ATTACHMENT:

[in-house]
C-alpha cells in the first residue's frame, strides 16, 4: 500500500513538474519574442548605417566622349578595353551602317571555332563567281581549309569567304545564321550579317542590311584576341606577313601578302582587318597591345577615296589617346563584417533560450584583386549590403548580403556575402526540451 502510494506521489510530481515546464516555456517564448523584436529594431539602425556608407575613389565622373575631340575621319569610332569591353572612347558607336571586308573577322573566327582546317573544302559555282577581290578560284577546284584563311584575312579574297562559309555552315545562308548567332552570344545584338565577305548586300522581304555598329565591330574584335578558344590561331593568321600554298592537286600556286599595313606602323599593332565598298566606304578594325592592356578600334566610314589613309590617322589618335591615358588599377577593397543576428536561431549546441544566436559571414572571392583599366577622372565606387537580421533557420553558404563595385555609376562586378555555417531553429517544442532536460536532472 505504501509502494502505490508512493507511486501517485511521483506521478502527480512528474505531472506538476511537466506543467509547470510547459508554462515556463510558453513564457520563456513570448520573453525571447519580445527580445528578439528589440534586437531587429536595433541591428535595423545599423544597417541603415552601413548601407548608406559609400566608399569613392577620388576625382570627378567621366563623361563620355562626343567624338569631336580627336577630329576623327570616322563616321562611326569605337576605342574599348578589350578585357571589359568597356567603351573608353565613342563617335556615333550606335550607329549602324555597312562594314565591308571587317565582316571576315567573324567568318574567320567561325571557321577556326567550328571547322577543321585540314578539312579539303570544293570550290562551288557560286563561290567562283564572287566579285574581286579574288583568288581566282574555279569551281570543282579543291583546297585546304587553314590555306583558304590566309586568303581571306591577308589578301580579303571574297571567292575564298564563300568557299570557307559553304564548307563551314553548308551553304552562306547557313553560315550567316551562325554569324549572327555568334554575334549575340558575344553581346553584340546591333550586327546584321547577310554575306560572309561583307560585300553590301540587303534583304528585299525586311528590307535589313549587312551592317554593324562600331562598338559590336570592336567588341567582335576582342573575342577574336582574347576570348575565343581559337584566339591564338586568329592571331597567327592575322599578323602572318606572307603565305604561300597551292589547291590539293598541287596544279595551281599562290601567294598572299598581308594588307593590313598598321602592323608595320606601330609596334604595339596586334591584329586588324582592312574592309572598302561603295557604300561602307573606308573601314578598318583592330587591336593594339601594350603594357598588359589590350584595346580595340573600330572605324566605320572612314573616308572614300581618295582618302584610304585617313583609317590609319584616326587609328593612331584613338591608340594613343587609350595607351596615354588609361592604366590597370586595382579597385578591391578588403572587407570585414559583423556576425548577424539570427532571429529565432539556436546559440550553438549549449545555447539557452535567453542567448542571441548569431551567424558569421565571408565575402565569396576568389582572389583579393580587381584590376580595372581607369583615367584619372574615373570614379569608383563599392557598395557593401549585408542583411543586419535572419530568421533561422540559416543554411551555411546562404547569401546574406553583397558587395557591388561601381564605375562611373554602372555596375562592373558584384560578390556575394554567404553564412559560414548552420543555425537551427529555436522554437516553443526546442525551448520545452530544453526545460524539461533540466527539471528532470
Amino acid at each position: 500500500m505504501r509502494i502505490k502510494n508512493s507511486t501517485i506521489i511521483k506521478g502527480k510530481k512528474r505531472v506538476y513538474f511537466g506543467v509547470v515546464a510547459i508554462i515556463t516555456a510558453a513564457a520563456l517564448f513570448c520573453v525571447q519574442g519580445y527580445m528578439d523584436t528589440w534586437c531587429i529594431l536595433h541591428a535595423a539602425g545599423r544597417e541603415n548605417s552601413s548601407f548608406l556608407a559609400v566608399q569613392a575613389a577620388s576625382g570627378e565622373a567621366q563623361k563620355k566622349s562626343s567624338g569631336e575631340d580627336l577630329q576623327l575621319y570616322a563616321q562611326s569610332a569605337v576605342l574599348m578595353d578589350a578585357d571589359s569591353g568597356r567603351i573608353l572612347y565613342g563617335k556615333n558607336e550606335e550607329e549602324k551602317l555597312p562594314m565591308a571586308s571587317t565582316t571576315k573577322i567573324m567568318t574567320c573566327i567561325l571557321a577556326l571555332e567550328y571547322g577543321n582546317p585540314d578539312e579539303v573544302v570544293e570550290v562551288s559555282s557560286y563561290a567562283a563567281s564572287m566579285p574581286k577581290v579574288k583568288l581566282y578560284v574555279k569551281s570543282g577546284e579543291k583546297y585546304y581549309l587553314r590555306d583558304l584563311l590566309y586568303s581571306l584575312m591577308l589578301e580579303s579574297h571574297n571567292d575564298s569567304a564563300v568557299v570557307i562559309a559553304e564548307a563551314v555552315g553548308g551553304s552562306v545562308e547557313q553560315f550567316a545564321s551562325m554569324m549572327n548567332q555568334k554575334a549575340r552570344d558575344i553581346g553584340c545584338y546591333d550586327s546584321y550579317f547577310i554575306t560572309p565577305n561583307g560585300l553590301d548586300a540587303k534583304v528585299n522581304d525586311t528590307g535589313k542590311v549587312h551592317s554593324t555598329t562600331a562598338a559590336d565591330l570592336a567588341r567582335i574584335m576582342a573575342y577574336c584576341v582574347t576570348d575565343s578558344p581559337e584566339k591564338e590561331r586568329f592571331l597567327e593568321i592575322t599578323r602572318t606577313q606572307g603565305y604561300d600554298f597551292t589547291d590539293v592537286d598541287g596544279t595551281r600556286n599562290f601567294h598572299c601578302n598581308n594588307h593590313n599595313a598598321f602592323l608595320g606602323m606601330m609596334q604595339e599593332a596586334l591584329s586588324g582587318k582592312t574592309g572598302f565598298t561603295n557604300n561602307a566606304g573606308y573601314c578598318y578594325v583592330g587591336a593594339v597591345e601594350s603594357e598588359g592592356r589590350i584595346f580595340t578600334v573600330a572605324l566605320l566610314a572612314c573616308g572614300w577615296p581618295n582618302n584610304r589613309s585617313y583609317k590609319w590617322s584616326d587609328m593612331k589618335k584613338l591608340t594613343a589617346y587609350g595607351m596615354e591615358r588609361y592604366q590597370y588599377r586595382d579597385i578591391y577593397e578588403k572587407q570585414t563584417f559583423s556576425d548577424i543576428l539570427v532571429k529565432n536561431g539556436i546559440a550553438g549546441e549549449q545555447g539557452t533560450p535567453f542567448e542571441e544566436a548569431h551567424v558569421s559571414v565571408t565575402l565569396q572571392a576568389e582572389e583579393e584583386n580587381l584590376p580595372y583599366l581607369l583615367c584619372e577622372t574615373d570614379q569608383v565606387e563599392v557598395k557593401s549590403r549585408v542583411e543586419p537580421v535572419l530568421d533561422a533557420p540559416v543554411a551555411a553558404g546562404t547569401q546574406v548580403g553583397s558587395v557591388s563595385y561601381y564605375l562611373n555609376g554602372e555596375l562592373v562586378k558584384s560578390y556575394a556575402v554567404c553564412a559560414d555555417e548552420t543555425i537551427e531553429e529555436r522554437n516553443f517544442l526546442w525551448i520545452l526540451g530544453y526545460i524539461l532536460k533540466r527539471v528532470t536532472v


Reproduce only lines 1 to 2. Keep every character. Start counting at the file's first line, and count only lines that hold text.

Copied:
[in-house]
C-alpha cells in the first residue's frame, strides 16, 4: 500500500513538474519574442548605417566622349578595353551602317571555332563567281581549309569567304545564321550579317542590311584576341606577313601578302582587318597591345577615296589617346563584417533560450584583386549590403548580403556575402526540451 502510494506521489510530481515546464516555456517564448523584436529594431539602425556608407575613389565622373575631340575621319569610332569591353572612347558607336571586308573577322573566327582546317573544302559555282577581290578560284577546284584563311584575312579574297562559309555552315545562308548567332552570344545584338565577305548586300522581304555598329565591330574584335578558344590561331593568321600554298592537286600556286599595313606602323599593332565598298566606304578594325592592356578600334566610314589613309590617322589618335591615358588599377577593397543576428536561431549546441544566436559571414572571392583599366577622372565606387537580421533557420553558404563595385555609376562586378555555417531553429517544442532536460536532472 505504501509502494502505490508512493507511486501517485511521483506521478502527480512528474505531472506538476511537466506543467509547470510547459508554462515556463510558453513564457520563456513570448520573453525571447519580445527580445528578439528589440534586437531587429536595433541591428535595423545599423544597417541603415552601413548601407548608406559609400566608399569613392577620388576625382570627378567621366563623361563620355562626343567624338569631336580627336577630329576623327570616322563616321562611326569605337576605342574599348578589350578585357571589359568597356567603351573608353565613342563617335556615333550606335550607329549602324555597312562594314565591308571587317565582316571576315567573324567568318574567320567561325571557321577556326567550328571547322577543321585540314578539312579539303570544293570550290562551288557560286563561290567562283564572287566579285574581286579574288583568288581566282574555279569551281570543282579543291583546297585546304587553314590555306583558304590566309586568303581571306591577308589578301580579303571574297571567292575564298564563300568557299570557307559553304564548307563551314553548308551553304552562306547557313553560315550567316551562325554569324549572327555568334554575334549575340558575344553581346553584340546591333550586327546584321547577310554575306560572309561583307560585300553590301540587303534583304528585299525586311528590307535589313549587312551592317554593324562600331562598338559590336570592336567588341567582335576582342573575342577574336582574347576570348575565343581559337584566339591564338586568329592571331597567327592575322599578323602572318606572307603565305604561300597551292589547291590539293598541287596544279595551281599562290601567294598572299598581308594588307593590313598598321602592323608595320606601330609596334604595339596586334591584329586588324582592312574592309572598302561603295557604300561602307573606308573601314578598318583592330587591336593594339601594350603594357598588359589590350584595346580595340573600330572605324566605320572612314573616308572614300581618295582618302584610304585617313583609317590609319584616326587609328593612331584613338591608340594613343587609350595607351596615354588609361592604366590597370586595382579597385578591391578588403572587407570585414559583423556576425548577424539570427532571429529565432539556436546559440550553438549549449545555447539557452535567453542567448542571441548569431551567424558569421565571408565575402565569396576568389582572389583579393580587381584590376580595372581607369583615367584619372574615373570614379569608383563599392557598395557593401549585408542583411543586419535572419530568421533561422540559416543554411551555411546562404547569401546574406553583397558587395557591388561601381564605375562611373554602372555596375562592373558584384560578390556575394554567404553564412559560414548552420543555425537551427529555436522554437516553443526546442525551448520545452530544453526545460524539461533540466527539471528532470